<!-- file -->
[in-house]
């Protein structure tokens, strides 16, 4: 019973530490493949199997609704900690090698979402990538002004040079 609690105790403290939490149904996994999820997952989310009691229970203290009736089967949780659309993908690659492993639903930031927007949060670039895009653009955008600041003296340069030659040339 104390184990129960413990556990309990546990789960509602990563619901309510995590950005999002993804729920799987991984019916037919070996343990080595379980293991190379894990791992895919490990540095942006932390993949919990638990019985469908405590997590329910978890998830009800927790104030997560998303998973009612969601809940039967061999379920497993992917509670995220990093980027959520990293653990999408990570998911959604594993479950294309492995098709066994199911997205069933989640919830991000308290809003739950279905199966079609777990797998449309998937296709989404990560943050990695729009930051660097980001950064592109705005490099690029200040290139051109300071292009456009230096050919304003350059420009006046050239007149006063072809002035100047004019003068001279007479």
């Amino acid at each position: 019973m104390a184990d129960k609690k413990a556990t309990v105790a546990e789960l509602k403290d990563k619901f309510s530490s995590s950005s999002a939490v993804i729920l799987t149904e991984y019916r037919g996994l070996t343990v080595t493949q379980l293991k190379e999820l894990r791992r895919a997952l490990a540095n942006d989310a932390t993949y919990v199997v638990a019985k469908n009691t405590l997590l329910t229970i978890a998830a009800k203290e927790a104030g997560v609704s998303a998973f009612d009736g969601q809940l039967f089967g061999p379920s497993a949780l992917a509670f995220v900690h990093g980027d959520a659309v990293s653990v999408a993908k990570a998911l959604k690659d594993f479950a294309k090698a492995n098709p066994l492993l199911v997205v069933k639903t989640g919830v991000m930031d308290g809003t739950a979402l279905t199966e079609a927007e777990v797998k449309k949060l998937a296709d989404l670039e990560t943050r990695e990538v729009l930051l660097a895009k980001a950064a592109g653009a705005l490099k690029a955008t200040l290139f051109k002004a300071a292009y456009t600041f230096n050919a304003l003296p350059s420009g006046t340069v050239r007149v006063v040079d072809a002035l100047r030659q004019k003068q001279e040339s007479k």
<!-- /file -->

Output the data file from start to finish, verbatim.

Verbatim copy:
[in-house]
């Protein structure tokens, strides 16, 4: 019973530490493949199997609704900690090698979402990538002004040079 609690105790403290939490149904996994999820997952989310009691229970203290009736089967949780659309993908690659492993639903930031927007949060670039895009653009955008600041003296340069030659040339 104390184990129960413990556990309990546990789960509602990563619901309510995590950005999002993804729920799987991984019916037919070996343990080595379980293991190379894990791992895919490990540095942006932390993949919990638990019985469908405590997590329910978890998830009800927790104030997560998303998973009612969601809940039967061999379920497993992917509670995220990093980027959520990293653990999408990570998911959604594993479950294309492995098709066994199911997205069933989640919830991000308290809003739950279905199966079609777990797998449309998937296709989404990560943050990695729009930051660097980001950064592109705005490099690029200040290139051109300071292009456009230096050919304003350059420009006046050239007149006063072809002035100047004019003068001279007479």
């Amino acid at each position: 019973m104390a184990d129960k609690k413990a556990t309990v105790a546990e789960l509602k403290d990563k619901f309510s530490s995590s950005s999002a939490v993804i729920l799987t149904e991984y019916r037919g996994l070996t343990v080595t493949q379980l293991k190379e999820l894990r791992r895919a997952l490990a540095n942006d989310a932390t993949y919990v199997v638990a019985k469908n009691t405590l997590l329910t229970i978890a998830a009800k203290e927790a104030g997560v609704s998303a998973f009612d009736g969601q809940l039967f089967g061999p379920s497993a949780l992917a509670f995220v900690h990093g980027d959520a659309v990293s653990v999408a993908k990570a998911l959604k690659d594993f479950a294309k090698a492995n098709p066994l492993l199911v997205v069933k639903t989640g919830v991000m930031d308290g809003t739950a979402l279905t199966e079609a927007e777990v797998k449309k949060l998937a296709d989404l670039e990560t943050r990695e990538v729009l930051l660097a895009k980001a950064a592109g653009a705005l490099k690029a955008t200040l290139f051109k002004a300071a292009y456009t600041f230096n050919a304003l003296p350059s420009g006046t340069v050239r007149v006063v040079d072809a002035l100047r030659q004019k003068q001279e040339s007479k």